At about 3pm on 1st August 2007 a interstate bridge over the Mississippi River in Minneapolis collapsed. Workmen had, just a few days previously, been conducting extensive repair work to the 40-year-old bridge. There were tons of building materials piled up on the bridge at the time of its collapse.
Bethlehem Baptist Church is within sight of that bridge, and John Piper is its Senior Pastor. Just a few hours after the disaster Piper, not yet knowing the scale of human injury and loss, or whether any of his own friends and colleagues had been directly affected, wrote of his immediate thoughts and feelings about what had just happened.
It so happened that family devotions in the Piper household that evening centred on Luke 13:1-5. Piper wrote that an appropriate response to the news of the bridge collapse would echo that of Jesus concerning the 18 people who were killed when a tower in Siloam collapsed. Jesus’ hearers would have been expecting him to answer in terms of degrees of sinfulness (‘These were killed because they were greater sinners than the rest’). Many of Piper’s readers would have wished him to respond primarily in terms of God’s love and compassion (‘God is as hurt and distressed as we are: but he is with us in our pain and he brings comfort to us in our sorrows’). But both place the emphasis somewhere else: “Unless you repent, you will all likewise perish.”
I don’t want to dwell on Piper’s immediate reaction, still less do I want expound my own reaction to such an event: I am not equal to the task of solving the problem of evil in a single blog entry.
What I do want to do is to ponder Roger Olson’s reaction to all of this. Olson is a leading evangelical scholar. He is a generally well-informed, thoughtful, and irenic writer. But I find his reaction to Piper unhelpful and misleading. In fact, I’m astonished at the number of ways in which (in my opinion) he gets it wrong in such a short piece:-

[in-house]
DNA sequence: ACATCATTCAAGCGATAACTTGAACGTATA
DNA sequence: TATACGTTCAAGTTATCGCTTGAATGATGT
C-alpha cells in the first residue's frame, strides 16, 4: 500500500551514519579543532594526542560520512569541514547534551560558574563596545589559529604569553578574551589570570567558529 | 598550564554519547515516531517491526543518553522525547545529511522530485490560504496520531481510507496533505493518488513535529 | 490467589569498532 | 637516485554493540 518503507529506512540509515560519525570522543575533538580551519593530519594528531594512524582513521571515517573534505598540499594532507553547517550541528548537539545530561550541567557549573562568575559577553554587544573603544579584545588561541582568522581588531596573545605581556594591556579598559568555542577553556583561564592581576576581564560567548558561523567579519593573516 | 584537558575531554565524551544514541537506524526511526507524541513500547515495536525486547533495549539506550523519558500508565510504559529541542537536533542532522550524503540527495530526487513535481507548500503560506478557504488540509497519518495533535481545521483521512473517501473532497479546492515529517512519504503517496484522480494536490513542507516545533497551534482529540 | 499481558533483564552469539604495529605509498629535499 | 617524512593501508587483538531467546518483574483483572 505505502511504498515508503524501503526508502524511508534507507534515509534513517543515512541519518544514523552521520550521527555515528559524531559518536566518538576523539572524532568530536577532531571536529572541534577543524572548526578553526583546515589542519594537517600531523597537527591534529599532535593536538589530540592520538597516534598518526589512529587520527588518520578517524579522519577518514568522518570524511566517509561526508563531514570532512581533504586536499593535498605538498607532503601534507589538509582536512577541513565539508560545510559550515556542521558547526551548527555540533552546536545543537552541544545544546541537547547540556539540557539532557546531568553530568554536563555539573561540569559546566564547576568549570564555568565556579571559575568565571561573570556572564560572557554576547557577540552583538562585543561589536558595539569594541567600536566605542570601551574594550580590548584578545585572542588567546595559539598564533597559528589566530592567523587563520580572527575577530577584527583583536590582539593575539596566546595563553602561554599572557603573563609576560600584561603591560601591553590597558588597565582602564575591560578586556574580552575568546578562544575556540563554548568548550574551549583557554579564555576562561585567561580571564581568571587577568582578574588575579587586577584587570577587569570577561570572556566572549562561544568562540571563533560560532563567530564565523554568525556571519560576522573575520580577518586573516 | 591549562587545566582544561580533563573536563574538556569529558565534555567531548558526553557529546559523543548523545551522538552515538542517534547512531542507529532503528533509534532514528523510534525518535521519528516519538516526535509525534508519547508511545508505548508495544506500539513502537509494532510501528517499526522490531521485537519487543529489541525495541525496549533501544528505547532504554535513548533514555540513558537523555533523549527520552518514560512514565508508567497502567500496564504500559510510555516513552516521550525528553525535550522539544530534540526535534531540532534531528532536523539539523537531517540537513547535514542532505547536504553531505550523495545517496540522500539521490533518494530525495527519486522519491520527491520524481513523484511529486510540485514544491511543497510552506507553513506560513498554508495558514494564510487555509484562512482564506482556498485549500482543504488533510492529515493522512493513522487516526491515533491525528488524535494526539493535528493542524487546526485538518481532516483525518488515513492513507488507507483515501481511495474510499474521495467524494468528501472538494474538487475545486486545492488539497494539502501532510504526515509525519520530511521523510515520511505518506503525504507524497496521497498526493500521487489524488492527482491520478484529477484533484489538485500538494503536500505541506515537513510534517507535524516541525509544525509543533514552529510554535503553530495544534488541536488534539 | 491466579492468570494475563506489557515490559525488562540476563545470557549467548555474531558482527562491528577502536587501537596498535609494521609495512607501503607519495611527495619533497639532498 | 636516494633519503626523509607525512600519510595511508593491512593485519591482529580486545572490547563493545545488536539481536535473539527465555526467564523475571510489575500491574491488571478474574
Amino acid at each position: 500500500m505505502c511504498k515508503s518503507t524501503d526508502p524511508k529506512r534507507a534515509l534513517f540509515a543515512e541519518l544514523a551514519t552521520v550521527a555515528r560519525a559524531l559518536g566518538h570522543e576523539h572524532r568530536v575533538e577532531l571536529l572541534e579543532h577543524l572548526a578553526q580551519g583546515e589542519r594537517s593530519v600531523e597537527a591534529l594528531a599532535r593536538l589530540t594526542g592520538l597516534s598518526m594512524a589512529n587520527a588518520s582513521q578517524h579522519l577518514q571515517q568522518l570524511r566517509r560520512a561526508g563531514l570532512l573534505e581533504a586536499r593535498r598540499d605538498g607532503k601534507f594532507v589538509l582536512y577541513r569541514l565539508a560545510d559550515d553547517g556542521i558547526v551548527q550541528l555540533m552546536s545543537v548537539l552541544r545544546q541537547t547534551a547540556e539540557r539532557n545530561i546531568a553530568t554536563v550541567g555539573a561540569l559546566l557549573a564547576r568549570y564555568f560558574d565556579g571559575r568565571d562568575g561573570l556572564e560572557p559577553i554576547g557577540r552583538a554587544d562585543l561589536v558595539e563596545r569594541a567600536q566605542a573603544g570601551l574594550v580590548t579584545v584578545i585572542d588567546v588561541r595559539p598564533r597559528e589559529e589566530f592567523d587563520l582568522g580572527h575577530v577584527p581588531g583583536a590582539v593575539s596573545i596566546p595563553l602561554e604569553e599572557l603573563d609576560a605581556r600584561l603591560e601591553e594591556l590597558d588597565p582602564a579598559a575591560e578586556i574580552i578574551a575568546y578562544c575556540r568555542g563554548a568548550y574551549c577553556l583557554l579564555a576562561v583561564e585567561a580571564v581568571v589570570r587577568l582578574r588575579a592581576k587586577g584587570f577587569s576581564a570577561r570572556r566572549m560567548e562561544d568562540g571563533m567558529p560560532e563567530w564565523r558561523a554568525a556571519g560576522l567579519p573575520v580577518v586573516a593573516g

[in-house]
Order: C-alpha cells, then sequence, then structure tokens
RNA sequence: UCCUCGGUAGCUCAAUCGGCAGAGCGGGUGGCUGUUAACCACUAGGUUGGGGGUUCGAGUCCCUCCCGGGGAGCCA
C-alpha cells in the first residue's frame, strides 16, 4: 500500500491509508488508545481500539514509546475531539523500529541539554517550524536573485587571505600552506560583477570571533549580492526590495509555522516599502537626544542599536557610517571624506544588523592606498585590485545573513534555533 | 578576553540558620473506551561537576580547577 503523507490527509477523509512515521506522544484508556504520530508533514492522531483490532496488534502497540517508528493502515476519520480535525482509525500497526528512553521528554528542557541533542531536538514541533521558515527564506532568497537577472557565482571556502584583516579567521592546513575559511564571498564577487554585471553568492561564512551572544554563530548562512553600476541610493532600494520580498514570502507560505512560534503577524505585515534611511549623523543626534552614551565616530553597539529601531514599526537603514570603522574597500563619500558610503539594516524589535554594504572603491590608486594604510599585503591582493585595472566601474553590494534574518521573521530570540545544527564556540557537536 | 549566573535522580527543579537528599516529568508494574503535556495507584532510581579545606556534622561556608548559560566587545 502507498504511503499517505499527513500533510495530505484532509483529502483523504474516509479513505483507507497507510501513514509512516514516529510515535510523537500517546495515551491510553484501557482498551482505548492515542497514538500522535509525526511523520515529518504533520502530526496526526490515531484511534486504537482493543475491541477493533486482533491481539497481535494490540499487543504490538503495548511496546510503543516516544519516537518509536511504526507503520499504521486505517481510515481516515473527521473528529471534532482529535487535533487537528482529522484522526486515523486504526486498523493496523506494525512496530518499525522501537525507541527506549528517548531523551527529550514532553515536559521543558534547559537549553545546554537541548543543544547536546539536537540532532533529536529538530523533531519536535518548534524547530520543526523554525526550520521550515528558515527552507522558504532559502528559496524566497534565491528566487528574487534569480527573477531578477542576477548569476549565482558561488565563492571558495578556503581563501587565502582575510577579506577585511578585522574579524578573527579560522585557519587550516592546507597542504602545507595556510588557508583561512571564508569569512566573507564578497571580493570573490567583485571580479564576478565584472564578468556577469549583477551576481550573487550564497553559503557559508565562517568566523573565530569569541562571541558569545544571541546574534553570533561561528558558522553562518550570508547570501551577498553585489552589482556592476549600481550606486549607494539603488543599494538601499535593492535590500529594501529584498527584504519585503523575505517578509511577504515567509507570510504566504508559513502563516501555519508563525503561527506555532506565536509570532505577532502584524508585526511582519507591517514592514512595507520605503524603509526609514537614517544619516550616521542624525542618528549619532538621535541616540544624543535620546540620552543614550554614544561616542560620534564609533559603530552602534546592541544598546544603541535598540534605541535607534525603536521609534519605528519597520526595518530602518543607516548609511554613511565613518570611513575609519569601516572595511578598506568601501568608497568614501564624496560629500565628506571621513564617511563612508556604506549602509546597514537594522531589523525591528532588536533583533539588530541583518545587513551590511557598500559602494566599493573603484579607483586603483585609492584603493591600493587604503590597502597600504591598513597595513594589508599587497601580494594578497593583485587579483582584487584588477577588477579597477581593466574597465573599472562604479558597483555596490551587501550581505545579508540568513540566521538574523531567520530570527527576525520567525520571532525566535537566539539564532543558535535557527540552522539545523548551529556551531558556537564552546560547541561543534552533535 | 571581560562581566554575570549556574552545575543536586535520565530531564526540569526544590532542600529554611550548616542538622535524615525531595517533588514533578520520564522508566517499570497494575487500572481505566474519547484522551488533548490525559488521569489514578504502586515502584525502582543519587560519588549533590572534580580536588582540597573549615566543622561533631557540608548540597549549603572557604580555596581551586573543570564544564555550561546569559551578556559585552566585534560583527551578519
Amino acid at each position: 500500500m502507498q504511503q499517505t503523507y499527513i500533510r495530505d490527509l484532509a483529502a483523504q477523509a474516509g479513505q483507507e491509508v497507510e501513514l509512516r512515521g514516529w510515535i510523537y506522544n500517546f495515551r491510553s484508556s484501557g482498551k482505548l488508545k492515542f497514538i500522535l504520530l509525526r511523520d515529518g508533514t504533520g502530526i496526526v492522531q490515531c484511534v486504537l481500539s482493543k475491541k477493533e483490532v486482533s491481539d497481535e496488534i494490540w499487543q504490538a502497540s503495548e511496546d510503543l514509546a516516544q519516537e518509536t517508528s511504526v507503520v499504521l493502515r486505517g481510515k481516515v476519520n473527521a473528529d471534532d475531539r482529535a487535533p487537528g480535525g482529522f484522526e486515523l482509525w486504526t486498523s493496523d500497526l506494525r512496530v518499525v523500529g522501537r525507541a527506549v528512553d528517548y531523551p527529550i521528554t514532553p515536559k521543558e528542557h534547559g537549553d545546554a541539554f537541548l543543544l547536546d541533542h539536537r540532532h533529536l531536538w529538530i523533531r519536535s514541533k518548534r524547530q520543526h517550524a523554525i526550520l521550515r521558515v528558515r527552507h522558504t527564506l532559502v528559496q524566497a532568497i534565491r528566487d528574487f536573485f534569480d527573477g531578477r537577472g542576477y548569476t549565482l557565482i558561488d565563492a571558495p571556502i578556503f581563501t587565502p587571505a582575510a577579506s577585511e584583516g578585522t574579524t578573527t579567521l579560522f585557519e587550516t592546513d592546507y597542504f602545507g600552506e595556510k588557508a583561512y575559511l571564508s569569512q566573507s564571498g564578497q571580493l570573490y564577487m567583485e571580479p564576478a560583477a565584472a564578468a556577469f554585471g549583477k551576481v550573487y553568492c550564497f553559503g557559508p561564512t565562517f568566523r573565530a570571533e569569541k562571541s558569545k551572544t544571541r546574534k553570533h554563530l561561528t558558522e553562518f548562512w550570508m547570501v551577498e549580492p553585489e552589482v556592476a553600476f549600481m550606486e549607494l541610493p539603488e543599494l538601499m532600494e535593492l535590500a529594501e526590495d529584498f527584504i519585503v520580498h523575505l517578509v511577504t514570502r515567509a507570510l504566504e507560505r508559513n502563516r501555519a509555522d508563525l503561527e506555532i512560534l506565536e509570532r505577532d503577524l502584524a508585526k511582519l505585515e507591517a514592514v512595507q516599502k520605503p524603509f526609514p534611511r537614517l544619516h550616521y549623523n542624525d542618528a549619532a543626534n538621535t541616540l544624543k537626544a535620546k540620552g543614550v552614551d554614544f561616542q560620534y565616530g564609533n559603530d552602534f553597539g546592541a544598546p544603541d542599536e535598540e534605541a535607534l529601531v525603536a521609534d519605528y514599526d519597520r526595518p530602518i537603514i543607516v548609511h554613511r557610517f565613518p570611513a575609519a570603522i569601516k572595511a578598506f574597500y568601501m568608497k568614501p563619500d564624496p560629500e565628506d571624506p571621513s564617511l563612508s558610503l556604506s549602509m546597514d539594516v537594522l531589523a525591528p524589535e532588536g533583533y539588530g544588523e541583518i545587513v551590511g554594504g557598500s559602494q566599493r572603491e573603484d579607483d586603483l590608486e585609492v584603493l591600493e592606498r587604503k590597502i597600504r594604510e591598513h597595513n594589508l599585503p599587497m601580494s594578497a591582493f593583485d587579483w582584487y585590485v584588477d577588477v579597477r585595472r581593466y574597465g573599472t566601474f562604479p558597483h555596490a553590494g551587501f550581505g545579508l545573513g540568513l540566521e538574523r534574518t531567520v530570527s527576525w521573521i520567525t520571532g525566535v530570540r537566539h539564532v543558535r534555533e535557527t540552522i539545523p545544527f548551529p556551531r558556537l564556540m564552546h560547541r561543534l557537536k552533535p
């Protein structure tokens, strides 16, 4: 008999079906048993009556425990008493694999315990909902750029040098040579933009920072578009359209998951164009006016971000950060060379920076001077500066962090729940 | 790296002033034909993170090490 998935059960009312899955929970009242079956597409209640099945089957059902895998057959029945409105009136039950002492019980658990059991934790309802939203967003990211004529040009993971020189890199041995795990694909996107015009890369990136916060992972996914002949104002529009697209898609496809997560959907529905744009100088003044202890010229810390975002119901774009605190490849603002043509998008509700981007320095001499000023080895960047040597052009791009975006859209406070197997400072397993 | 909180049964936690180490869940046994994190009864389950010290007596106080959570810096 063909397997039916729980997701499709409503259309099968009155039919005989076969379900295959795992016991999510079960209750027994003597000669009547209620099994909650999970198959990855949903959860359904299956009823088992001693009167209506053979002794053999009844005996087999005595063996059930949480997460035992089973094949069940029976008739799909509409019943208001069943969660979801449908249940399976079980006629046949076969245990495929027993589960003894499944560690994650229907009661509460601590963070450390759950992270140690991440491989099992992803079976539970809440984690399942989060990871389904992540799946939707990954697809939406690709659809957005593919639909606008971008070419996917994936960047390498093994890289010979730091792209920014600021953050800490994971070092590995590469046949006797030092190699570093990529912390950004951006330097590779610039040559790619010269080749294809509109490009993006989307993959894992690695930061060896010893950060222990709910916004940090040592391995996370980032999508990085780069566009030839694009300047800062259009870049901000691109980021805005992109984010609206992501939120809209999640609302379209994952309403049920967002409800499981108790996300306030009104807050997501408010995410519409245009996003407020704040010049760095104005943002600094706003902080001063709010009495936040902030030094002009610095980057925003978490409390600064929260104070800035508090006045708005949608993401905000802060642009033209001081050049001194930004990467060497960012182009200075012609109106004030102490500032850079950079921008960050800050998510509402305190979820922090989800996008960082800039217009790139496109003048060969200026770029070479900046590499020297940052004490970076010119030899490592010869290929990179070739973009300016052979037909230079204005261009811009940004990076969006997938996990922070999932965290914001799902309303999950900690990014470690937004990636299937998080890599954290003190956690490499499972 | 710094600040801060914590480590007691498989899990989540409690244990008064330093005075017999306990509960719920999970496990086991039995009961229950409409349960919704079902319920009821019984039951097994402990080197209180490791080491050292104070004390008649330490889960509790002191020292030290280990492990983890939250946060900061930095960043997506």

According to Olson, ‘to [Piper] and his followers, God foreordained, planned and indirectly (if not directly) caused the event.’
But what Piper actually said to his 11-year-old daughter that evening was:-
You and I know that God did not do anything wrong. God always does what is wise. And you and I know that God could have held up that bridge with one hand…Which means that God had a purpose for not holding up that bridge, knowing all that would happen, and he is infinitely wise in all that he wills.
Olson warns that Piper’s theology ‘is sweeping up thousands of impressionable young Christians.’ Goodness, what a terrible thing this new-fangled Calvinism must be! He makes it sound like a ruinous epidemic! Olson knows better than this. He knows that Calvinism has a long and noble history in the Christian church. He knows what its teaching has achieved in terms of moral reform and evangelistic success. He knows that the principal Reformers (Luther as well as Calvin, for instance) were agreed on the doctrines of election, predestination and providence. He knows that this teaching goes back to Augustine and beyond, and that a strong case (many of us would say, a convincing case) can be made for it from the pages of Scripture.